Robber fly - Nature photographer Thomas Shahan specializes in amazing portraits of tiny insects. It isn't easy. Shahan says that this Robber Fly (Holcocephala fusca), for instance, is "skittish" and doesn't like its picture taken.

Nature by Numbers (Video)

"The Greater Akashic System" – July 15, 2012 (Kryon Channelling by Lee Caroll) (Subjects: Lightworkers, Intent, To meet God, Past lives, Universe/Galaxy, Earth, Pleiadians, Souls Reincarnate, Invention: Measure Quantum state in 3D, Recalibrates, Multi-Dimensional/Divine, Akashic System to change to new system, Before religion changed the system, DNA, Old system react to Karma, New system react to intent now for next life, Animals (around humans) reincarnate again, This Animal want to come back to the same human, Akashic Inheritance, Reincarnate as Family, Other Planets, Global Unity … etc.)

Question: Dear Kryon: I live in Spain. I am sorry if I will ask you a question you might have already answered, but the translations of your books are very slow and I might not have gathered all information you have already given. I am quite concerned about abandoned animals. It seems that many people buy animals for their children and as soon as they grow, they set them out somewhere. Recently I had the occasion to see a small kitten in the middle of the street. I did not immediately react, since I could have stopped and taken it, without getting out of the car. So, I went on and at the first occasion I could turn, I went back to see if I could take the kitten, but it was to late, somebody had already killed it. This happened some month ago, but I still feel very sorry for that kitten. I just would like to know, what kind of entity are these animals and how does this fit in our world. Are these entities which choose this kind of life, like we do choose our kind of Human life? I see so many abandoned animals and every time I see one, my heart aches... I would like to know more about them.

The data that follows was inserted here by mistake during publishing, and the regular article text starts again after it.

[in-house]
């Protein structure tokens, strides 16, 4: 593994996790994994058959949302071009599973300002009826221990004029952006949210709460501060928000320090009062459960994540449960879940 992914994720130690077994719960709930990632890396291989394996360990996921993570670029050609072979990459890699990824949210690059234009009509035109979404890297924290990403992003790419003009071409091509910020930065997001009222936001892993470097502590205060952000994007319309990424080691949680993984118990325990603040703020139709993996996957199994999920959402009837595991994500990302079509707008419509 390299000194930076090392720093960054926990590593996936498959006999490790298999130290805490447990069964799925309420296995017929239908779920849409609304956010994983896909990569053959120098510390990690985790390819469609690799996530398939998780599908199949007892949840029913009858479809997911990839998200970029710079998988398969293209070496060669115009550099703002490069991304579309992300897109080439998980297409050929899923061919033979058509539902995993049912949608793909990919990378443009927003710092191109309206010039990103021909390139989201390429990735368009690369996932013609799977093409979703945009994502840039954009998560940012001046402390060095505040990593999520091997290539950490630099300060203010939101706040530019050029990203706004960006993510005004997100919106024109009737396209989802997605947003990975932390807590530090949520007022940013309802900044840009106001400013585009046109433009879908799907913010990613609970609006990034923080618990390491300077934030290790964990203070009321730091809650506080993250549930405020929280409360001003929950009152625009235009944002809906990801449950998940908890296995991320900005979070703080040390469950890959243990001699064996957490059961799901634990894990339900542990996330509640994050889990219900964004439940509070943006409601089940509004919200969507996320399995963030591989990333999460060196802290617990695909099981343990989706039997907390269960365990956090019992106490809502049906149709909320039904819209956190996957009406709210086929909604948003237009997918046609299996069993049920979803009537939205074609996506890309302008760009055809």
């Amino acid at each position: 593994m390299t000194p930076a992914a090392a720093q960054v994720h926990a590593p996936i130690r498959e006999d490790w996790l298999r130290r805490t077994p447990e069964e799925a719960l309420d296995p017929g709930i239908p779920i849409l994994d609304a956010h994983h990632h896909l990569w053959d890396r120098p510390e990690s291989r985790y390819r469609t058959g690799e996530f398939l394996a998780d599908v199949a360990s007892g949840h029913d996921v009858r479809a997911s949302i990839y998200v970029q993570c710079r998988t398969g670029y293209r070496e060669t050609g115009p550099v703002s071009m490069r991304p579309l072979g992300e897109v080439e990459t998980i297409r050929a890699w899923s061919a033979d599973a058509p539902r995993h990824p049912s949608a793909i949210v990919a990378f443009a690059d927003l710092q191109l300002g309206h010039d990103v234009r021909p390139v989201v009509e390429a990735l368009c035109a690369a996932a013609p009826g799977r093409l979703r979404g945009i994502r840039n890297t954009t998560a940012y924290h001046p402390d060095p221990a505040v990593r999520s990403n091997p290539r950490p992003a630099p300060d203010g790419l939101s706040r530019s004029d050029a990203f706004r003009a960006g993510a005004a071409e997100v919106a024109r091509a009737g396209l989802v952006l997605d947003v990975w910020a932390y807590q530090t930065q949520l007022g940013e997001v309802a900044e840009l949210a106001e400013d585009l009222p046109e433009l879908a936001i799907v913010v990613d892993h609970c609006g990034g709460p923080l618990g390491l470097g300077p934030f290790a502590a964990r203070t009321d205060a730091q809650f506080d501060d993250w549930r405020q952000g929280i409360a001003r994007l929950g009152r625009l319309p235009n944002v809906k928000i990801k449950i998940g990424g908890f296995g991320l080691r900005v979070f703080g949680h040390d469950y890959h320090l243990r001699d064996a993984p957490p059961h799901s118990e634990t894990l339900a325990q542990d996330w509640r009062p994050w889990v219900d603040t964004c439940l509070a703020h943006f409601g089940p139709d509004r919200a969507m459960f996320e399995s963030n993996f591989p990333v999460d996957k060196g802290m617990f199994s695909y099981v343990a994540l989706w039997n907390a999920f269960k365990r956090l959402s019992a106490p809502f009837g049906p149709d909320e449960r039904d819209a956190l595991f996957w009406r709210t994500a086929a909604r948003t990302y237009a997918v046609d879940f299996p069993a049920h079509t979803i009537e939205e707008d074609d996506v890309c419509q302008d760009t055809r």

Answer: Dear one, indeed the answer has been given, but let us give it again so you all understand. Animals are here on earth for three (3) reasons.

(1) The balance of biological life. . . the circle of energy that is needed for you to exist in what you call "nature."

(2) To be harvested. Yes, it's true. Many exist for your sustenance, and this is appropriate. It is a harmony between Human and animal, and always has. Remember the buffalo that willingly came into the indigenous tribes to be sacrificed when called? These are stories that you should examine again. The inappropriateness of today's culture is how these precious creatures are treated. Did you know that if there was an honoring ceremony at their death, they would nourish you better? Did you know that there is ceremony that could benefit all of humanity in this way. Perhaps it's time you saw it.

(3) To be loved and to love. For many cultures, animals serve as surrogate children, loved and taken care of. It gives Humans a chance to show compassion when they need it, and to have unconditional love when they need it. This is extremely important to many, and provides balance and centering for many.

Do animals know all this? At a basic level, they do. Not in the way you "know," but in a cellular awareness they understand that they are here in service to planet earth. If you honor them in all three instances, then balance will be the result. Your feelings about their treatment is important. Temper your reactions with the spiritual logic of their appropriateness and their service to humanity. Honor them in all three cases.

Dian Fossey's birthday celebrated with a Google doodle

Dian Fossey's birthday celebrated with a Google doodle
American zoologist played by Sigourney Weaver in the film Gorillas in the Mist would have been 82 on Thursday (16 January 2014)

Saturday, April 7, 2007

Water concession no guarantee of equal access to services

Tertiani ZB Simanjuntak, The Jakarta Post, Jakarta

Market prices rise rapidly to reflect increased scarcity.

The limited supply of water and the costs associated with processing and the maintenance of the pipes channeling the water to customers are among the reasons why water operators impose rates.

The question is how much should a tap water customer pay?